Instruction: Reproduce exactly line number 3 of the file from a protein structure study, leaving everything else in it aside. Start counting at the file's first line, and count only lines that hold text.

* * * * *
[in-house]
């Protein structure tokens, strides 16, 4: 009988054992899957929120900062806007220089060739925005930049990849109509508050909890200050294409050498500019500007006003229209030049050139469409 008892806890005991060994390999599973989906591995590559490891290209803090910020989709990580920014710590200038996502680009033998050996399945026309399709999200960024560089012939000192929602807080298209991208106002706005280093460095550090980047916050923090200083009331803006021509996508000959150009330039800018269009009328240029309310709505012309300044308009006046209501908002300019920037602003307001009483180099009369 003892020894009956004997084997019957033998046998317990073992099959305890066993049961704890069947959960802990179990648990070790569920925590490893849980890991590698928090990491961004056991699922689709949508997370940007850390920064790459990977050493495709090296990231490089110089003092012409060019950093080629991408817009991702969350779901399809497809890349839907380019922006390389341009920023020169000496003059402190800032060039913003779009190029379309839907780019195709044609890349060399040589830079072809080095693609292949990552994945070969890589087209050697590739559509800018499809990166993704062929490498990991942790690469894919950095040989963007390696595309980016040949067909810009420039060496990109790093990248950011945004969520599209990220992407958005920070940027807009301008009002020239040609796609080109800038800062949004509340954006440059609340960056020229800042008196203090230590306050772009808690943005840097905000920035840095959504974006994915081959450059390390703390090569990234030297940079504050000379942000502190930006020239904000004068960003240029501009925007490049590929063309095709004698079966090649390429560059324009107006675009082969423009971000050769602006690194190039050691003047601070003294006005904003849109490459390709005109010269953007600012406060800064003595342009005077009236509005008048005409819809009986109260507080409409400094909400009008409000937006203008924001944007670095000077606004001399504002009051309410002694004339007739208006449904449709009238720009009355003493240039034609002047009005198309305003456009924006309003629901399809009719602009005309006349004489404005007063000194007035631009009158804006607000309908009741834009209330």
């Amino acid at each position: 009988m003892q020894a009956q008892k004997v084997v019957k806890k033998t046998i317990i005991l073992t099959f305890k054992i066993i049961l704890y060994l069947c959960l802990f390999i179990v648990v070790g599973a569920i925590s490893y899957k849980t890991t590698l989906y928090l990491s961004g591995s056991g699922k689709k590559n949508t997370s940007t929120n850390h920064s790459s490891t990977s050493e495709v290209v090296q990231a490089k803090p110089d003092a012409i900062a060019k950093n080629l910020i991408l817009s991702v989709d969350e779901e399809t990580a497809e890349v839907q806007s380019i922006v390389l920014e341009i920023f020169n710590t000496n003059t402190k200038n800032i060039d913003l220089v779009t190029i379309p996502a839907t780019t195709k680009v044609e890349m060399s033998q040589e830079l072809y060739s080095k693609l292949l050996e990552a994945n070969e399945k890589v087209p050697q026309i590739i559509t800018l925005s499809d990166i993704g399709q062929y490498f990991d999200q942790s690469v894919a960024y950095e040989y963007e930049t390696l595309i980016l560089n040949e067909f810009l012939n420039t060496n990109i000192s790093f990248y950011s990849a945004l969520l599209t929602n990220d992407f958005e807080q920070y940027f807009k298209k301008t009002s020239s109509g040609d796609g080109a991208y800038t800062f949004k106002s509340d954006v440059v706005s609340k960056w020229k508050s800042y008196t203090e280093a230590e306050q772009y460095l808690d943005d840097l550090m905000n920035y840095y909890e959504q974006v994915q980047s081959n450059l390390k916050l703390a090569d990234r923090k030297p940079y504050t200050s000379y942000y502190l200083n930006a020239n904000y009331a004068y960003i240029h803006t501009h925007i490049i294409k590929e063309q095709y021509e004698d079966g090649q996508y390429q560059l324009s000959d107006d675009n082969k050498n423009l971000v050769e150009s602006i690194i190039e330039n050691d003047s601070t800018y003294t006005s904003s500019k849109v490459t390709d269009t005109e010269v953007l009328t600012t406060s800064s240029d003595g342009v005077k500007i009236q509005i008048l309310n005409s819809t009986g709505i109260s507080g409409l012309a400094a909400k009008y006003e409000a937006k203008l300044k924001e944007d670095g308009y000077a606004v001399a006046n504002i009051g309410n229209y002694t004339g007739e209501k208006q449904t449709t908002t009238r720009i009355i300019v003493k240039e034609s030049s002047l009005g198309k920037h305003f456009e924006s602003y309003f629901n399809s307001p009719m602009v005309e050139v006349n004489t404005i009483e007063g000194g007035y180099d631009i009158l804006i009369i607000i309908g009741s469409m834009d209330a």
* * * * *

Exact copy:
């Amino acid at each position: 009988m003892q020894a009956q008892k004997v084997v019957k806890k033998t046998i317990i005991l073992t099959f305890k054992i066993i049961l704890y060994l069947c959960l802990f390999i179990v648990v070790g599973a569920i925590s490893y899957k849980t890991t590698l989906y928090l990491s961004g591995s056991g699922k689709k590559n949508t997370s940007t929120n850390h920064s790459s490891t990977s050493e495709v290209v090296q990231a490089k803090p110089d003092a012409i900062a060019k950093n080629l910020i991408l817009s991702v989709d969350e779901e399809t990580a497809e890349v839907q806007s380019i922006v390389l920014e341009i920023f020169n710590t000496n003059t402190k200038n800032i060039d913003l220089v779009t190029i379309p996502a839907t780019t195709k680009v044609e890349m060399s033998q040589e830079l072809y060739s080095k693609l292949l050996e990552a994945n070969e399945k890589v087209p050697q026309i590739i559509t800018l925005s499809d990166i993704g399709q062929y490498f990991d999200q942790s690469v894919a960024y950095e040989y963007e930049t390696l595309i980016l560089n040949e067909f810009l012939n420039t060496n990109i000192s790093f990248y950011s990849a945004l969520l599209t929602n990220d992407f958005e807080q920070y940027f807009k298209k301008t009002s020239s109509g040609d796609g080109a991208y800038t800062f949004k106002s509340d954006v440059v706005s609340k960056w020229k508050s800042y008196t203090e280093a230590e306050q772009y460095l808690d943005d840097l550090m905000n920035y840095y909890e959504q974006v994915q980047s081959n450059l390390k916050l703390a090569d990234r923090k030297p940079y504050t200050s000379y942000y502190l200083n930006a020239n904000y009331a004068y960003i240029h803006t501009h925007i490049i294409k590929e063309q095709y021509e004698d079966g090649q996508y390429q560059l324009s000959d107006d675009n082969k050498n423009l971000v050769e150009s602006i690194i190039e330039n050691d003047s601070t800018y003294t006005s904003s500019k849109v490459t390709d269009t005109e010269v953007l009328t600012t406060s800064s240029d003595g342009v005077k500007i009236q509005i008048l309310n005409s819809t009986g709505i109260s507080g409409l012309a400094a909400k009008y006003e409000a937006k203008l300044k924001e944007d670095g308009y000077a606004v001399a006046n504002i009051g309410n229209y002694t004339g007739e209501k208006q449904t449709t908002t009238r720009i009355i300019v003493k240039e034609s030049s002047l009005g198309k920037h305003f456009e924006s602003y309003f629901n399809s307001p009719m602009v005309e050139v006349n004489t404005i009483e007063g000194g007035y180099d631009i009158l804006i009369i607000i309908g009741s469409m834009d209330a």